WASHINGTON — Jim Robbins’ seven years of service at the Supreme Court was not enough to keep him from the being the second lawyer this year who was mistakenly suspended from the court’s prestigious bar.

“They suspended me?” a surprised Robbins asked with a chuckle Tuesday from his home outside San Francisco.

They did, but they didn’t mean to.

The court acknowledged Monday that it had confused another James A. Robbins, a New York lawyer who tried to cover up his loss of a client’s will, with the former Supreme Court employee.

In May, the court mixed up a lawyer who was convicted of drunken driving with the incoming president of the Massachusetts state bar.

Anyone who argues in front of the Supreme Court must be a member of its bar, but few of the nearly 4,000 lawyers on average who join the bar each year ever argue a case there. Bar members get a certificate suitable for framing, a credential for their resume and the chance to join a shorter line for lawyers who want to see Supreme Court arguments.

The court has a process for verifying whether lawyers who commit crimes or are disciplined where they work also are members of the Supreme Court bar.

But the process is not error-proof, even at an institution that has the final word on matters of law in the U.S.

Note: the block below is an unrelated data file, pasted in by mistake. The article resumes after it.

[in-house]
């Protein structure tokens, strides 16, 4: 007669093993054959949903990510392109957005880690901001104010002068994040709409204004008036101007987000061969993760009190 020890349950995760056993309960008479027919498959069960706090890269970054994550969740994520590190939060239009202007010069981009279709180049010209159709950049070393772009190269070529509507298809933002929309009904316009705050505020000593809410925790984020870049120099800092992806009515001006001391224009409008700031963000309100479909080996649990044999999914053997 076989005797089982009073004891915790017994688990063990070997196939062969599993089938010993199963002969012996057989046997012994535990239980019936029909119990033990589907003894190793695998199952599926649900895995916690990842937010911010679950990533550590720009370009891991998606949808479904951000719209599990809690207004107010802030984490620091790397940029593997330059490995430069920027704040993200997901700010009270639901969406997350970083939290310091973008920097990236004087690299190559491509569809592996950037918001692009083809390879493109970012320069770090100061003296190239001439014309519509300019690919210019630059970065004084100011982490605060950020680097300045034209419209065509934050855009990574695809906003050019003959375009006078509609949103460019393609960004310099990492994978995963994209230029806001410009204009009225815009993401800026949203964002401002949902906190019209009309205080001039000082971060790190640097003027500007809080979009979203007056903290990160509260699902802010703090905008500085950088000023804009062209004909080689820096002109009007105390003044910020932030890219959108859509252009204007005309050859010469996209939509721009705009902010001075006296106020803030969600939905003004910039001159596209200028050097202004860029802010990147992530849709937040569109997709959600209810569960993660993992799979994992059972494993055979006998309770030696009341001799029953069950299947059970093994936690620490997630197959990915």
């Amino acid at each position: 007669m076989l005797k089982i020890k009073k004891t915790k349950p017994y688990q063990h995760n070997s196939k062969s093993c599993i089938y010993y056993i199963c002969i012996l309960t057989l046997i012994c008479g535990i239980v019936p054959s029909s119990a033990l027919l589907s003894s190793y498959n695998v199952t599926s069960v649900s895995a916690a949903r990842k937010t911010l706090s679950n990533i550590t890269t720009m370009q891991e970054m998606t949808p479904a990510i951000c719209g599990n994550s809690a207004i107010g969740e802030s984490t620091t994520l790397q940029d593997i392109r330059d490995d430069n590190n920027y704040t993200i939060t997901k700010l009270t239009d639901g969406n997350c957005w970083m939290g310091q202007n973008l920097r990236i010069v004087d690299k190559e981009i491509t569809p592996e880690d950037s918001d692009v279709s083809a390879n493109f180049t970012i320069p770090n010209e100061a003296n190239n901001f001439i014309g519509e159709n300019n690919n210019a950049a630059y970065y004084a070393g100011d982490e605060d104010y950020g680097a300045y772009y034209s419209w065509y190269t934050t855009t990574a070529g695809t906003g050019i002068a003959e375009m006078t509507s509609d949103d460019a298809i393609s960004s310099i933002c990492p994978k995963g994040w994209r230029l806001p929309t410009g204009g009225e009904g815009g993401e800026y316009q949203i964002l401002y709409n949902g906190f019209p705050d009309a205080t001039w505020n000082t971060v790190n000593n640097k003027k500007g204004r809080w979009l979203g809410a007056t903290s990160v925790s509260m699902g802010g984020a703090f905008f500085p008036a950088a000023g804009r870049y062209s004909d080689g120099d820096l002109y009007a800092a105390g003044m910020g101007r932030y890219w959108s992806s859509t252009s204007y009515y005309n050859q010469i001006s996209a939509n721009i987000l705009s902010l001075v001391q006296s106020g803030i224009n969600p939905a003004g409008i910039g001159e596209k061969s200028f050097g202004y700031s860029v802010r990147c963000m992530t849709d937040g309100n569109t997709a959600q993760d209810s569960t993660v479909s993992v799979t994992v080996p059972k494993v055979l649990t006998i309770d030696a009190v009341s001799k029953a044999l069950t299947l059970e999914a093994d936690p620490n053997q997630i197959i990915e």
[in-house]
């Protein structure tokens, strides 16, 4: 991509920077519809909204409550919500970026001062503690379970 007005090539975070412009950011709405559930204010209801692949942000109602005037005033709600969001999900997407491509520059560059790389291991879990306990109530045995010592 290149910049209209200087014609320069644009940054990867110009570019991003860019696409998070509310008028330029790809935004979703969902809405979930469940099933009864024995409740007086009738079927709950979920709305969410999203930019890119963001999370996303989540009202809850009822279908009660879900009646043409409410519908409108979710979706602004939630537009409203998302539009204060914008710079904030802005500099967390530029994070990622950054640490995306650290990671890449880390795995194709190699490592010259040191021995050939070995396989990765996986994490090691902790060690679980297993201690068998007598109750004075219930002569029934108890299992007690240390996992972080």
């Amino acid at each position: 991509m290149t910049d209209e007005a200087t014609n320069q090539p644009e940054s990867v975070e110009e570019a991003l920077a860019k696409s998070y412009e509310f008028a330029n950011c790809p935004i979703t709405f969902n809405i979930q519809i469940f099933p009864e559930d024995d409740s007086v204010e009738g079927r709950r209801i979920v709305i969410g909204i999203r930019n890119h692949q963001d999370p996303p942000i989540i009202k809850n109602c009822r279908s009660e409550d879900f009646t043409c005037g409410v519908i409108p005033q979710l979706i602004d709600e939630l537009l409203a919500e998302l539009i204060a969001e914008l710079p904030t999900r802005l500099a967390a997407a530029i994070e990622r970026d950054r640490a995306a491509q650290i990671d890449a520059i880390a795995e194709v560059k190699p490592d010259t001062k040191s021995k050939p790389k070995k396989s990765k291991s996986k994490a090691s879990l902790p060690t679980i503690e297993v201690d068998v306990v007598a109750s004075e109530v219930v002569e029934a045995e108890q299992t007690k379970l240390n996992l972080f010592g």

The Supreme Court receives discipline notices from courts around the country and compares those lists with the roster of lawyers who can practice in front of the justices. When there’s a match, the court initiates its own disbarment proceeding, which begins with a suspension and an order to explain why the lawyer should not be kicked out of the Supreme Court bar.

The court clerk’s office belatedly discovered that the New York Robbins was not a Supreme Court bar member, court spokeswoman Kathy Arberg said.

The California Robbins recalled his admission to the high court bar in 1981, at the request of then Solicitor General Wade McCree Jr. He served on the business side of the court in the early 1980s, when Warren Burger was chief justice, and has never argued a high court case.

But neither has Robbins been entirely forgotten at the Supreme Court.

“He hired me,” Arberg said, after a reporter told her that the unsuspended Robbins once worked at the court.